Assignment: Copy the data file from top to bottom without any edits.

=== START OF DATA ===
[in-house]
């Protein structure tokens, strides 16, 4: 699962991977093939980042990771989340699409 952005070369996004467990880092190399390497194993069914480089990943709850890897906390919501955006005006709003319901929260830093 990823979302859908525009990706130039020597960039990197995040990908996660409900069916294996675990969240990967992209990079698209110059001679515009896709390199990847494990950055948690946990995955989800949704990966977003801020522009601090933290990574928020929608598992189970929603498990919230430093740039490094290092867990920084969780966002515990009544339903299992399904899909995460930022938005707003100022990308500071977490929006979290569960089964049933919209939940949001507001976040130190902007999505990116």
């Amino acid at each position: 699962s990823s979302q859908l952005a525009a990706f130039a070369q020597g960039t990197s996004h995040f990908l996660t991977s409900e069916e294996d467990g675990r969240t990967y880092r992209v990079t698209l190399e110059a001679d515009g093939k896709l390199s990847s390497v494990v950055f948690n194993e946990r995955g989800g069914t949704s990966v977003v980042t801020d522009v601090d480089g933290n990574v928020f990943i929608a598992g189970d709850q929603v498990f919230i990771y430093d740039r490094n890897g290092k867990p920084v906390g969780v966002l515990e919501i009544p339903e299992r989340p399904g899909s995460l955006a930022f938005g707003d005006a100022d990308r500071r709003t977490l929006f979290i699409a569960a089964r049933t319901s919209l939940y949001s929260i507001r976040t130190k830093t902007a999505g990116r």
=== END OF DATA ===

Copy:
[in-house]
């Protein structure tokens, strides 16, 4: 699962991977093939980042990771989340699409 952005070369996004467990880092190399390497194993069914480089990943709850890897906390919501955006005006709003319901929260830093 990823979302859908525009990706130039020597960039990197995040990908996660409900069916294996675990969240990967992209990079698209110059001679515009896709390199990847494990950055948690946990995955989800949704990966977003801020522009601090933290990574928020929608598992189970929603498990919230430093740039490094290092867990920084969780966002515990009544339903299992399904899909995460930022938005707003100022990308500071977490929006979290569960089964049933919209939940949001507001976040130190902007999505990116």
């Amino acid at each position: 699962s990823s979302q859908l952005a525009a990706f130039a070369q020597g960039t990197s996004h995040f990908l996660t991977s409900e069916e294996d467990g675990r969240t990967y880092r992209v990079t698209l190399e110059a001679d515009g093939k896709l390199s990847s390497v494990v950055f948690n194993e946990r995955g989800g069914t949704s990966v977003v980042t801020d522009v601090d480089g933290n990574v928020f990943i929608a598992g189970d709850q929603v498990f919230i990771y430093d740039r490094n890897g290092k867990p920084v906390g969780v966002l515990e919501i009544p339903e299992r989340p399904g899909s995460l955006a930022f938005g707003d005006a100022d990308r500071r709003t977490l929006f979290i699409a569960a089964r049933t319901s919209l939940y949001s929260i507001r976040t130190k830093t902007a999505g990116r």